The tree is considered to be hard and dense. Known to have more than 3200 Janka, this wood is one of the hardest wood on the planet. The life expectancy is also unknown, but what is known is that it can reach the maturity of a minimum of 1 century. The tree can easily live for half a millennia or more.
Because this tree has the insane ability to resist any sort of rot, it is highly durable. In addition, since it has such hardness and density, it is also considered as one of the few kinds of wood that does not float on top of the water. The ebony tree produces female and male flowers that bud during the springtime. Although the flowers are small in size compared to other ones, they have a strong scent.
Another reason why this jet-black wood is considered to be so valuable is that the roots have medicinal properties. In the past, the roots have been used to cure different kinds of infectious diseases and parasites.
The fruits that grow on the tree feed different monkeys and apes. The leaves are food for big animals like elephants.
Types of Ebony Wood
1. Ceylon Ebony (Scientific name: Diospyros ebenum)
Apart from being evergreen, the Ceylon grows from 60 to 85 feet tall. It also has big leaves that are almost eight inches long. The interior is jet-black with a subtle sheen and a perfectly smooth texture.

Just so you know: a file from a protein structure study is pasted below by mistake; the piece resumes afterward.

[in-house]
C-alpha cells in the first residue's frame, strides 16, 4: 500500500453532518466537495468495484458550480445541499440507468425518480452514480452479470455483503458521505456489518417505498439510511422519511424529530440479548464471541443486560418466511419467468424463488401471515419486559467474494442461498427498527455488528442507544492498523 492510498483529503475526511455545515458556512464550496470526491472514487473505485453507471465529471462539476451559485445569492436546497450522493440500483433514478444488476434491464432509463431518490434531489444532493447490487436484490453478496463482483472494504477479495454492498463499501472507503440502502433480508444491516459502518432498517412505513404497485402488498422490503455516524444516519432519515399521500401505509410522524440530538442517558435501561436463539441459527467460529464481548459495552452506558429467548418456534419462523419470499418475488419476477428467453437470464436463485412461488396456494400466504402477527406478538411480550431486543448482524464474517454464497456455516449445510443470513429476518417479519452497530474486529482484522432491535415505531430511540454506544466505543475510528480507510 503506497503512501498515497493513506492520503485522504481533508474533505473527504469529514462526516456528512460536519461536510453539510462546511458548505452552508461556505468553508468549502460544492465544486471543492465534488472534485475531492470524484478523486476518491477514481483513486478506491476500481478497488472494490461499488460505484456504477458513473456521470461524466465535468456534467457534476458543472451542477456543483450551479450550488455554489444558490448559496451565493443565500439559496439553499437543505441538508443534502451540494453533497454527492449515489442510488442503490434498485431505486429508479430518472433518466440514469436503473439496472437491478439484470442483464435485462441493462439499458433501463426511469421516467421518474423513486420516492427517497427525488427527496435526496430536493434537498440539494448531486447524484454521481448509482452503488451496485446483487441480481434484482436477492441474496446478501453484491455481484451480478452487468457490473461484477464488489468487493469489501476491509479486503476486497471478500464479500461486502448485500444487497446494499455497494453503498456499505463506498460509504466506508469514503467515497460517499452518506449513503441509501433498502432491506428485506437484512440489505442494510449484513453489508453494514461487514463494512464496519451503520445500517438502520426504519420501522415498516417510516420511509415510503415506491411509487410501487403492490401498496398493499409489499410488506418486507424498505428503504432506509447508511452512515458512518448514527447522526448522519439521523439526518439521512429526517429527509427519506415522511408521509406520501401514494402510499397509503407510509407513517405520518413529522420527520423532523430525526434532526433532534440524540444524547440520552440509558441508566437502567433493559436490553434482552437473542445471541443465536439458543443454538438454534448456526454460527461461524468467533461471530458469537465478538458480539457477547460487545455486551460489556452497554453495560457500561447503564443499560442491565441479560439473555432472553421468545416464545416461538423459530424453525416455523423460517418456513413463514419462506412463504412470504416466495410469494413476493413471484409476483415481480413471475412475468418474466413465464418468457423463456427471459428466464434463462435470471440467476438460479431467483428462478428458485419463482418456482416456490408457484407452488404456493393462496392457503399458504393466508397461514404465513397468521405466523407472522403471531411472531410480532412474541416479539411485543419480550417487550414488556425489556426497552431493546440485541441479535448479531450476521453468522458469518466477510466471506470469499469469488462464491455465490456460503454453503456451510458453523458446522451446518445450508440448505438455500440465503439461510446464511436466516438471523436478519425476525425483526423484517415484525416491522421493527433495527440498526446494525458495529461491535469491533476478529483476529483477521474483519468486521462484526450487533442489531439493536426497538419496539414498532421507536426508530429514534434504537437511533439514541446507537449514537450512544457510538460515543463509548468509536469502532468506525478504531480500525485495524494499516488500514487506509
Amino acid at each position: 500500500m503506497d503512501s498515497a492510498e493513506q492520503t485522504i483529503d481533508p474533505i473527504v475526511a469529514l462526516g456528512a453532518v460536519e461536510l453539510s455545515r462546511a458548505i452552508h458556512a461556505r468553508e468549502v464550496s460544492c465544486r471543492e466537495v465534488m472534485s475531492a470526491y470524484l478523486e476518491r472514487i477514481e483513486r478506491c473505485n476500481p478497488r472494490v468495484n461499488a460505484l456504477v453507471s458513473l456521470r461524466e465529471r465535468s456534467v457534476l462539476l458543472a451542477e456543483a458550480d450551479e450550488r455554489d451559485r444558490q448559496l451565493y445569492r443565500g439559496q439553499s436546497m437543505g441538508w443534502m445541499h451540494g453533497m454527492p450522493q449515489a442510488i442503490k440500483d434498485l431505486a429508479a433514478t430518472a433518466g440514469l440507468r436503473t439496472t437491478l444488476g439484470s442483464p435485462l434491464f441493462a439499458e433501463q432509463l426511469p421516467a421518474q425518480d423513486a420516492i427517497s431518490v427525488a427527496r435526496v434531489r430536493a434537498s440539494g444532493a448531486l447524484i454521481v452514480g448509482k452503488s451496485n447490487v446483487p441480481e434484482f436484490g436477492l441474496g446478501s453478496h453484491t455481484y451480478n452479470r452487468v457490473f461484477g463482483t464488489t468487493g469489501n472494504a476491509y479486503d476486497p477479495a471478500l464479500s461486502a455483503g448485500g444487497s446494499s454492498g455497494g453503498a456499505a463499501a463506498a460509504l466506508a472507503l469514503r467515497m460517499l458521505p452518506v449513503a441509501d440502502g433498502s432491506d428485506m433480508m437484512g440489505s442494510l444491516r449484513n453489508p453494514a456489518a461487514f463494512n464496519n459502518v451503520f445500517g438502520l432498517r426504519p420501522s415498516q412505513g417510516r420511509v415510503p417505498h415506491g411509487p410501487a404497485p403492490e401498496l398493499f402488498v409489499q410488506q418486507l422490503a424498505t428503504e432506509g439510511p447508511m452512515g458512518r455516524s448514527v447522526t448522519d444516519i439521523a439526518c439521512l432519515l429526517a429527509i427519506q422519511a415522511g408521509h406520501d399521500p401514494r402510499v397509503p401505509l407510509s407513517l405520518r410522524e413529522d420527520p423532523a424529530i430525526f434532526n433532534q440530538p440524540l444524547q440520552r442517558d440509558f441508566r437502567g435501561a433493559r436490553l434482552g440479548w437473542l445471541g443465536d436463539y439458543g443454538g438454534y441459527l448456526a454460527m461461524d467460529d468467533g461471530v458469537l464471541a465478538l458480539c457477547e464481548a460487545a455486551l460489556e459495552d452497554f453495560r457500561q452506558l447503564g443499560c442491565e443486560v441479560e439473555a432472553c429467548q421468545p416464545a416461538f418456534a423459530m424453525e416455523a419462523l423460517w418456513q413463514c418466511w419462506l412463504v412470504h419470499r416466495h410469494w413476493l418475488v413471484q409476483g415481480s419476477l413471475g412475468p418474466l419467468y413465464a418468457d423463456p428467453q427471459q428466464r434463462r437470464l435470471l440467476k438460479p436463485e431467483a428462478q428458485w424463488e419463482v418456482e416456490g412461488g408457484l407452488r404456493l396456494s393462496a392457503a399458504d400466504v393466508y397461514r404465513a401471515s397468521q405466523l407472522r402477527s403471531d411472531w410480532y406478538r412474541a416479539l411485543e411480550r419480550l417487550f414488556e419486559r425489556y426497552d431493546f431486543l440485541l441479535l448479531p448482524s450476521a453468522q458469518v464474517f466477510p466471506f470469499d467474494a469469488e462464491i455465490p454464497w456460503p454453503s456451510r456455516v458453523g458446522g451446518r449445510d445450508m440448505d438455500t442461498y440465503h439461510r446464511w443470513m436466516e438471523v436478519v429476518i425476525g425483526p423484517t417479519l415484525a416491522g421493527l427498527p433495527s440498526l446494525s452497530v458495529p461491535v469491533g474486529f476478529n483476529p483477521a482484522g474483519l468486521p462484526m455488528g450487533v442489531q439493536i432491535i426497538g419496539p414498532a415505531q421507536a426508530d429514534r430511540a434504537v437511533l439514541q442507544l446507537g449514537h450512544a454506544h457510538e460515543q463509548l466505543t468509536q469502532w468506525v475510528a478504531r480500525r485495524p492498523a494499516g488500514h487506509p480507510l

This ebony typically grows in Indonesia, Sri Lanka and India. This ebony tree gained its popularity and reached its highest peak during the 16th and 19th century, when almost all of the high-quality, valuable furniture was made with this type of ebony. Since it has such high demand and because there is risk of the trees becoming extinct, Sri Lanka and India have put ban laws on exporting Ceylon.
2. African Ebony (Scientific name: Diospyros mespiliformis)
Found in the African Savannah, the mespiliformis is an evergreen tree. It is also referred to as the jackalberry because it provides jackals with fruits they feed on.
On average, this ebony is smaller in size compared to the other trees of this family because it only reaches heights of about 16 feet. Cream-colored flowers bud it during heavy rainfalls. When the fruits get ripe, they turn red and yellow.
The wood of the African ebony is termite-proof.
3. Gaboon Ebony or Gabon Ebony (Scientific name: Diospyros dendo)
Gabon ebony grows on the equator on the west side of Africa, near Ghana. It can grow up to 60 feet tall with a trunk diameter of about three feet. When looking at the wood, you can see think dark brown streaks or dark grey stripes, a rare pattern. This dark wood is often used to make sensitive and small musical parts and instruments.
The population of this ebony has halved in the past three generations, making it an endangered species.
4. Macassar Ebony (Scientific name: Diospyros celebica)
This ebony species grows in Sulawesi, an island in Indonesia. It got its name from Macassar, the main part of the island, also spelled Makassar. This species has the ability to grow up to 65 feet tall. Compared to the other trees in the ebony family, this tree has wider brown streaks in the wood grain. The color of the streaks is usually brown to black.
Japan has a tradition of importing Macassar lumber. It is commonly used for posts for houses. In addition, it is also used to make fingerboards in guitars. Since this ebony is easy to work with and carve, woodworkers are able to create beautiful furniture with it that’s highly sought-after.
5. Pale Moon Ebony (Scientific name: Diospyros malabarica)